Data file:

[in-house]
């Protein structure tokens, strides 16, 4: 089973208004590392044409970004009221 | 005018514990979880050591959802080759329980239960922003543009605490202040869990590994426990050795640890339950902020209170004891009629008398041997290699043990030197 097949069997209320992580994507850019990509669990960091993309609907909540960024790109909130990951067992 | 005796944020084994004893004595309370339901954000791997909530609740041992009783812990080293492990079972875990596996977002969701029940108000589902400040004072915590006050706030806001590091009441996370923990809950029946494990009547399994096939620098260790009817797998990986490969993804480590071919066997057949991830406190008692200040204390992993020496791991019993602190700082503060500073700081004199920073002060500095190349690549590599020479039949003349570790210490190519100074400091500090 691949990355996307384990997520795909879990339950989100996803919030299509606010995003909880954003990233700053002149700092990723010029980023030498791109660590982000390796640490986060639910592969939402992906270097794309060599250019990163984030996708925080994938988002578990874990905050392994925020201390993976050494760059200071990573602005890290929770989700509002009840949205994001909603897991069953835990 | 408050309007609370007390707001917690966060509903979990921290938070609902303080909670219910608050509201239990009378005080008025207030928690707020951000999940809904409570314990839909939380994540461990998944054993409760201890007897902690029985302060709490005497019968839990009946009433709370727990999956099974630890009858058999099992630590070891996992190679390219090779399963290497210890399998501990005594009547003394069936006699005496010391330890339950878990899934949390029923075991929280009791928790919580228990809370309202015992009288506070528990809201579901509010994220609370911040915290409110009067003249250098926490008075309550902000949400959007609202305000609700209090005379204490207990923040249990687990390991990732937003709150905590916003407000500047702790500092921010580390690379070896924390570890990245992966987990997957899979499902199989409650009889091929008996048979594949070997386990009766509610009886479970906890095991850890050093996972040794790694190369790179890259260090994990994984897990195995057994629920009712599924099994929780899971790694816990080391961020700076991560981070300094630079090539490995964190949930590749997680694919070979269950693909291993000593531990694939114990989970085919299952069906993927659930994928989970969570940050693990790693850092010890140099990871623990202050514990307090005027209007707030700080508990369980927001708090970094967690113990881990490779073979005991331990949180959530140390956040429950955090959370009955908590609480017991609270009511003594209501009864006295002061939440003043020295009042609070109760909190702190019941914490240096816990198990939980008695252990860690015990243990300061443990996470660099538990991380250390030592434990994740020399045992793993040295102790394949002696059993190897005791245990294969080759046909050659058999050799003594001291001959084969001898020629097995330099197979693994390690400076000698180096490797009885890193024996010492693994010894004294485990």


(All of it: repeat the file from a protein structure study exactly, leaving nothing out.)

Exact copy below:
[in-house]
């Protein structure tokens, strides 16, 4: 089973208004590392044409970004009221 | 005018514990979880050591959802080759329980239960922003543009605490202040869990590994426990050795640890339950902020209170004891009629008398041997290699043990030197 097949069997209320992580994507850019990509669990960091993309609907909540960024790109909130990951067992 | 005796944020084994004893004595309370339901954000791997909530609740041992009783812990080293492990079972875990596996977002969701029940108000589902400040004072915590006050706030806001590091009441996370923990809950029946494990009547399994096939620098260790009817797998990986490969993804480590071919066997057949991830406190008692200040204390992993020496791991019993602190700082503060500073700081004199920073002060500095190349690549590599020479039949003349570790210490190519100074400091500090 691949990355996307384990997520795909879990339950989100996803919030299509606010995003909880954003990233700053002149700092990723010029980023030498791109660590982000390796640490986060639910592969939402992906270097794309060599250019990163984030996708925080994938988002578990874990905050392994925020201390993976050494760059200071990573602005890290929770989700509002009840949205994001909603897991069953835990 | 408050309007609370007390707001917690966060509903979990921290938070609902303080909670219910608050509201239990009378005080008025207030928690707020951000999940809904409570314990839909939380994540461990998944054993409760201890007897902690029985302060709490005497019968839990009946009433709370727990999956099974630890009858058999099992630590070891996992190679390219090779399963290497210890399998501990005594009547003394069936006699005496010391330890339950878990899934949390029923075991929280009791928790919580228990809370309202015992009288506070528990809201579901509010994220609370911040915290409110009067003249250098926490008075309550902000949400959007609202305000609700209090005379204490207990923040249990687990390991990732937003709150905590916003407000500047702790500092921010580390690379070896924390570890990245992966987990997957899979499902199989409650009889091929008996048979594949070997386990009766509610009886479970906890095991850890050093996972040794790694190369790179890259260090994990994984897990195995057994629920009712599924099994929780899971790694816990080391961020700076991560981070300094630079090539490995964190949930590749997680694919070979269950693909291993000593531990694939114990989970085919299952069906993927659930994928989970969570940050693990790693850092010890140099990871623990202050514990307090005027209007707030700080508990369980927001708090970094967690113990881990490779073979005991331990949180959530140390956040429950955090959370009955908590609480017991609270009511003594209501009864006295002061939440003043020295009042609070109760909190702190019941914490240096816990198990939980008695252990860690015990243990300061443990996470660099538990991380250390030592434990994740020399045992793993040295102790394949002696059993190897005791245990294969080759046909050659058999050799003594001291001959084969001898020629097995330099197979693994390690400076000698180096490797009885890193024996010492693994010894004294485990």